Monday, May 28, 2012

Old School Hack: first session

    Okay, so I'm currently running a campaign (based on Paizo's Shackled City adventure path) and playing in another (homebrew by my buddy Steve).  The set of people involved almost totally overlaps, eight in one game and nine in the other.  The problem is that aligning the schedules of 8-9 adults with full lives is like getting the planets to align.  So, unfortunately, each game only runs every 2-4 months.  That is just not enough gaming!  So, my buddy Kaiser has started a bi-weekly Wednesday game with a couple of us us from the main group (hi, Kirk and Bill!), another gamer from the area (hi Mike!), and another gamer totally new to tabletop style RPGs (hello Keeton!).  We resolved that this group will not be another attempt at a full-scale campaign.  Rather we will aim for convention style scenarios, playtests of various games and rule sets, and other one-off events.  If some of the short scenarios feature the same characters and loosely relate then that's fine, so long as it's understood that we're not attempting a full-blown campaign.

     Our first session was a game of Old School Hack (OSH) which I ran for Kaiser, Mike, Keeton, and Bill.  When I first came across OSH I was immediately taken by the simple, fun design and the creative manner in which it blended elements from early D&D and 4th Edition.  So, I was quite keen to try it out in actual play.  However, I decided that for these "off-night" games I would deliberately avoid doing any deep prep.  I had recently discovered the excellent blog Dyson's Dodecahedron ( and it's many excellent maps drawn in an engaging style.  I grabbed the "Oathbreaker's Hall" ( map to use as a dungeon.  For the larger world setting I grabbed the excellent "Map of Nevermore" by SozokuReed posted at  For the starting castle-town I grabbed the flavorful "dungeons_and_dragons_map" by firstedition, also from  I grabbed some monsters from the game, made up an orc shaman, and invented several mind-bending traps.  In town, the local priest character provided the PCs with the plot hook to travel to the dungeon and also a lore-poem (which contained clues to the four main traps).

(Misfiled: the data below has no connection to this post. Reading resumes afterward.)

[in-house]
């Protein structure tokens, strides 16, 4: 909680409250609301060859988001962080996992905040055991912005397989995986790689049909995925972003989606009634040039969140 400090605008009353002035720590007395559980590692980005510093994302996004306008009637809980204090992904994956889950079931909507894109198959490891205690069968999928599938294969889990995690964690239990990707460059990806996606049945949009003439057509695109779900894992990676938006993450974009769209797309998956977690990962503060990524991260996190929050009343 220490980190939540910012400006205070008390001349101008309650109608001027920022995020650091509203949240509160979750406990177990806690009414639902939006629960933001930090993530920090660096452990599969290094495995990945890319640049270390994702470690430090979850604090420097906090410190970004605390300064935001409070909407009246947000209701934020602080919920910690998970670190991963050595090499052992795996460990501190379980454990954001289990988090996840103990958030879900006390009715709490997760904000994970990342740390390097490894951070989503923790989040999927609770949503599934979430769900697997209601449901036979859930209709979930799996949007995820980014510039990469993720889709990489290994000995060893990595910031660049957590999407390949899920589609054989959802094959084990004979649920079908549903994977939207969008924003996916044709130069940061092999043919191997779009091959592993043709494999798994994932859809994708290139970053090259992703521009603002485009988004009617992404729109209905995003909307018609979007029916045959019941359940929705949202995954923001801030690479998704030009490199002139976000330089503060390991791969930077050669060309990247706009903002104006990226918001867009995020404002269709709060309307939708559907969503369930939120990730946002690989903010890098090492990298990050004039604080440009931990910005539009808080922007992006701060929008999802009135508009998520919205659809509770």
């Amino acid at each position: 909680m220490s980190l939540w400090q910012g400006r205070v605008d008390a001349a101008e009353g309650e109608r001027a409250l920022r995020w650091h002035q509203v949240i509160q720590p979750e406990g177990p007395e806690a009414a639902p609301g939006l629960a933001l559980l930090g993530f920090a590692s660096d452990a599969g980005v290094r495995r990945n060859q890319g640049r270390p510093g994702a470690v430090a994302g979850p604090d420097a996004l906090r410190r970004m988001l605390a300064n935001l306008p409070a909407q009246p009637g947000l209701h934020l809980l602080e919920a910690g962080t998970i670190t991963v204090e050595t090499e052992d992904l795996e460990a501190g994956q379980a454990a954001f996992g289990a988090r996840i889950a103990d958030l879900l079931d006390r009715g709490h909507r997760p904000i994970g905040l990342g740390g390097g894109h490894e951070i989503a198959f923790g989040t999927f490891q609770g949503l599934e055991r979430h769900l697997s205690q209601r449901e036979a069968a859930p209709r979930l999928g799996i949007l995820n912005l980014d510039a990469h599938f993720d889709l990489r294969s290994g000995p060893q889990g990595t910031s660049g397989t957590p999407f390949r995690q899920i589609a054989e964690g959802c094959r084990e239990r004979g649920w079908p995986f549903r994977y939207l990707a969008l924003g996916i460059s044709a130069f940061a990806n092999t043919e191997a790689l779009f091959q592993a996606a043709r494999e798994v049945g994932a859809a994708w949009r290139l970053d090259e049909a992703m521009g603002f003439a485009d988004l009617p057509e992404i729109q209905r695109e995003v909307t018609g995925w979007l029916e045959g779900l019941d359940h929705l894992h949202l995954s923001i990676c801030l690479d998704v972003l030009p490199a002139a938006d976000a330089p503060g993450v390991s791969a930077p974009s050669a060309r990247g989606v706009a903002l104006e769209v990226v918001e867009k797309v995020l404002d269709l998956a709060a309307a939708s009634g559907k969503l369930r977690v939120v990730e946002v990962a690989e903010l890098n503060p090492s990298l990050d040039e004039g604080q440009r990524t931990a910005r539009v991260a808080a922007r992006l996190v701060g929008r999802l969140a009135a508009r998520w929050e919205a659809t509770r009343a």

The game went very well, with all the players fully getting into the spirit of OSH and the don't-take-it-seriously attitude of a one-off game.  The newbie, Keeton, easily got right into the full spirit of roleplay at the table.  One thing which was a major takeaway for me was that I was suddenly able to grokk what people have been saying about the roll-playing of skill vs. old school style role-playing skills.  OSH dispenses with skill rules.  Instead you use attribute rolls (six attributes, but very different than those of D&D) supplemented by the player's noggin.  It really brought out more creativity in approaching various challenges than the D&D 3E/4E style skills usually do.  Thus I was not only entertained, but enlightened as well.

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